Personal training may seem like a glamorous profession, but success is based on hard work: the actual sweat you and your clients put in at the gym and the behind-the-scenes work it takes to start a personal training business. To run a successful business, you not only have to have passion and be a great trainer, but you also need to be a good business manager.
Unless you have a degree in exercise science or kinesiology, you will need to pursue a personal training certification. Look for a nationally recognized program accredited through the National Commission for Certifying Agencies, or NCCA. Expect to dedicate at least two months, often more, to a program of study. As of publication, the cost of study materials and a certification exam averages $600 or more.
If you intend to work with specialized populations, such as pregnant women, morbidly obese individuals or elderly clients, you might need additional training beyond your personal trainer certification. Consult with your certifying organization to determine whether additional training is necessary. NCCA-accredited institutions like the American Council on Exercise offer seminars and workshops to educate you about working with special populations.
Read more: Pros & Cons of Being a Personal Trainer
Get Registered and Licensed
Register your business name through your state government. If you're operating as a sole proprietorship, you can use your own social security number. If you hire employees, obtaining an Employer Identification Number, or EIN, is obligatory. Register your business name with your state's department of revenue, too. Note that tax and registration requirements vary from state to state.
Next, obtain a business license. Although no licensing regulations exist for personal trainers, you still need a business license to legally operate as an independent business. If you are operating out of your home, check your city's zoning regulations.
Choose Where to Work
Approach a gym about working as an independent contractor. Starting at a gym gives you access to plentiful equipment and a wide potential client base. You might be allowed to promote yourself by teaching seminars or making yourself available on the floor to answer questions. Other places you might find employment -- or contractor work -- as a personal trainer include physical therapists' offices, hospitals, sports teams, spas and community health centers.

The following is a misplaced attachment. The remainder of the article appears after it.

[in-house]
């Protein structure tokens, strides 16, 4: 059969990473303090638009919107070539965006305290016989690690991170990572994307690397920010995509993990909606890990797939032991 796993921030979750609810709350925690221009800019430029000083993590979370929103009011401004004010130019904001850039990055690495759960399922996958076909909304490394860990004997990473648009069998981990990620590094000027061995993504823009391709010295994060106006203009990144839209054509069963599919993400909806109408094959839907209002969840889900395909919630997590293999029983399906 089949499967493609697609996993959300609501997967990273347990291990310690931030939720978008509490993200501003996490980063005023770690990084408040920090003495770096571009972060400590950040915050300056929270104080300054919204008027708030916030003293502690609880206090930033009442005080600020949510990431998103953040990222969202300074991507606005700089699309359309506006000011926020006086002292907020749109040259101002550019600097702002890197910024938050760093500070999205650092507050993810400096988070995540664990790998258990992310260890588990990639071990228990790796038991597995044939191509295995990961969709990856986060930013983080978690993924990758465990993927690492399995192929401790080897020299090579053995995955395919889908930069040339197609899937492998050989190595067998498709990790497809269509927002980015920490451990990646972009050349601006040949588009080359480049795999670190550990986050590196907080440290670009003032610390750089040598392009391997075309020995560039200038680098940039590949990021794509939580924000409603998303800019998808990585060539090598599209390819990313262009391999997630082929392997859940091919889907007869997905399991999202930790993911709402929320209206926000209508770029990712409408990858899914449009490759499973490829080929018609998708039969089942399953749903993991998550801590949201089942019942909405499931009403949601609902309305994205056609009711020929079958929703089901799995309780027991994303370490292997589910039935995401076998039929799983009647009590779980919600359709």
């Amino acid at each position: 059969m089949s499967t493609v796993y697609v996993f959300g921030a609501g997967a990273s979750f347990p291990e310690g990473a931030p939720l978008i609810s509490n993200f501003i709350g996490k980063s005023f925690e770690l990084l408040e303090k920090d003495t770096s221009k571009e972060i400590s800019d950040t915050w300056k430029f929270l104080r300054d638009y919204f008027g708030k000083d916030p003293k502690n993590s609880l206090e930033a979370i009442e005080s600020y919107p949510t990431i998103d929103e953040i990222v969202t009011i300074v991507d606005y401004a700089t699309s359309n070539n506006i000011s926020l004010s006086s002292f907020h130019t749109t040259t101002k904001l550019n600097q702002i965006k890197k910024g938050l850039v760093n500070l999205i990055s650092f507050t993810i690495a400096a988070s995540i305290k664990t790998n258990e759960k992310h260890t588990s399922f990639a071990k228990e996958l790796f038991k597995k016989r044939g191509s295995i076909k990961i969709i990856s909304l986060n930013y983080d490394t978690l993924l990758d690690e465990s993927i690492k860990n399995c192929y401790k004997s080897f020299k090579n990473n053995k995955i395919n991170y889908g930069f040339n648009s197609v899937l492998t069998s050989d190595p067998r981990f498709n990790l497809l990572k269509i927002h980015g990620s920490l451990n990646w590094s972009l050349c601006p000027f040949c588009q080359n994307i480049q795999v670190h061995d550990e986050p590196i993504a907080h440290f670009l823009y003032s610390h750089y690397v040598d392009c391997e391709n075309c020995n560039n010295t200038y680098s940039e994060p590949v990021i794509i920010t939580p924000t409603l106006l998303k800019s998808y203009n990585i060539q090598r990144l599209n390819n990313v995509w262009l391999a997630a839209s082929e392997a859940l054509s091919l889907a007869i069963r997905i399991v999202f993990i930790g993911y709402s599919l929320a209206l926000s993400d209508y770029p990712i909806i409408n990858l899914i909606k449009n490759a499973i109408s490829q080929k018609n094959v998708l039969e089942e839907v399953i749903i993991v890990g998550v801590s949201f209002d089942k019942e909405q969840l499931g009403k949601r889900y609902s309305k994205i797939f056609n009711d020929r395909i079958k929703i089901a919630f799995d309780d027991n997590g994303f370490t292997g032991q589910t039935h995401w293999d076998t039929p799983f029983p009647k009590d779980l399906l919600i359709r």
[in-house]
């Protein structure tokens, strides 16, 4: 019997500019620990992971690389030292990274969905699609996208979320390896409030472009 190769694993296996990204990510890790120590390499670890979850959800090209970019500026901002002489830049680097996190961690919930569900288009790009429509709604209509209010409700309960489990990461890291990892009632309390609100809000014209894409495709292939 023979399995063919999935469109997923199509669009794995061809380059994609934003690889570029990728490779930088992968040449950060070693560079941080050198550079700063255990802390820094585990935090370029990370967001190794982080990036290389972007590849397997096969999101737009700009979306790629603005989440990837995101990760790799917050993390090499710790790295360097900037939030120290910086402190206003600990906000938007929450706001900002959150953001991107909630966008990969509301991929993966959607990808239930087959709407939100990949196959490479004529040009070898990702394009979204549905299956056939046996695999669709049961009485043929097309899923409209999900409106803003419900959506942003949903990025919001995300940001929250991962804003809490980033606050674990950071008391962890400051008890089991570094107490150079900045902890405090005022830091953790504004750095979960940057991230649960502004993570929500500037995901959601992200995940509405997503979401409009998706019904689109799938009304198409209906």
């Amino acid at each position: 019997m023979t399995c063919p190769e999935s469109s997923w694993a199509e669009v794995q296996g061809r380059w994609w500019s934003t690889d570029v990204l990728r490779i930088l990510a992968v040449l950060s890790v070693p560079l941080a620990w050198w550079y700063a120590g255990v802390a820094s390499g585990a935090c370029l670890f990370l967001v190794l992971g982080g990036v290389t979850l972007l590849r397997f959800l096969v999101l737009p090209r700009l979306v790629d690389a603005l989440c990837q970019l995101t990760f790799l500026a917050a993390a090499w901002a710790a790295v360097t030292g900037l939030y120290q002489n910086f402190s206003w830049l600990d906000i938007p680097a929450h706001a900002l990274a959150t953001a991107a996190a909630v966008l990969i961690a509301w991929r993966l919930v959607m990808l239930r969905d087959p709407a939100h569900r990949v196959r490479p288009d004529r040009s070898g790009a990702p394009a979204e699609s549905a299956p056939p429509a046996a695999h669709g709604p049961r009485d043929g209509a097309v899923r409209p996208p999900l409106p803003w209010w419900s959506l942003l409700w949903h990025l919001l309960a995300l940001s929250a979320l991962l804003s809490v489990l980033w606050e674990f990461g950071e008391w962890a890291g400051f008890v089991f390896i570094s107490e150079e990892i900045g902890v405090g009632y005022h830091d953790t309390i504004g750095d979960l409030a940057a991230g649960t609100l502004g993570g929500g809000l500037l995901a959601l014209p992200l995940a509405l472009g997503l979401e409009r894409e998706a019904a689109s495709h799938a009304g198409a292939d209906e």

If you work independently of a gym in your own studio or clients' homes, you will have to be more creative about your marketing strategies. Word-of-mouth promotion is one of your best tools, but before you can have satisfied clients you have to have clients, period.
If you decide to work out of clients' homes, you can reasonably expect them to provide some fitness equipment -- for example, either a cardio machine or a willingness to do laps around the block to warm up. But you might have to invest in some basic items of equipment including weights, exercise mats, medicine balls, jump ropes, and more.
Purchase Liability Insurance
The organization that certified you may offer good prices on liability certification for personal trainers. If you train out of an established gym, it may offer some liability coverage. Check your contract terms carefully. Carrying your own liability insurance is a good idea, even if the gym insures you, because the gym's insurance won't cover you during your work outside the gym. If you decide to open your own personal training studio, you'll need to insure the premises and equipment as well.
Pay careful attention to the training materials that dictate the scope of your practice. Your liability insurance typically won't cover you if you step beyond that scope. For example, you could be liable for giving medical advice -- and worse, something tragic might happen to a client because of it -- because such advice is beyond the scope of your training and certification.
Market Your Business
Most new personal trainers won't have the budget for expensive marketing campaigns. You can drum up clients by offering your services as a public speaker on fitness-related topics, distributing business cards and flyers on bulletin boards, connecting with fitness-minded social networks in your area, and contacting businesses about establishing or supporting a corporate wellness program.
Network with health providers such as doctors and physical therapists. Offer promotions to new clients and reward existing clients for referrals. And if you've opened your own studio, don't underestimate the usefulness of simply putting a sign out on the street.
Read more: How to Become a Certified Personal Trainer
Lisa Maloney is a travel and outdoors writer based in Anchorage, Alaska. She's written four outdoors and travel guidebooks, including the award-winning "Moon Alaska," and regularly contributes to local and national publications. She also has a background in personal training, with more than 6,000 hours of hands-on experience.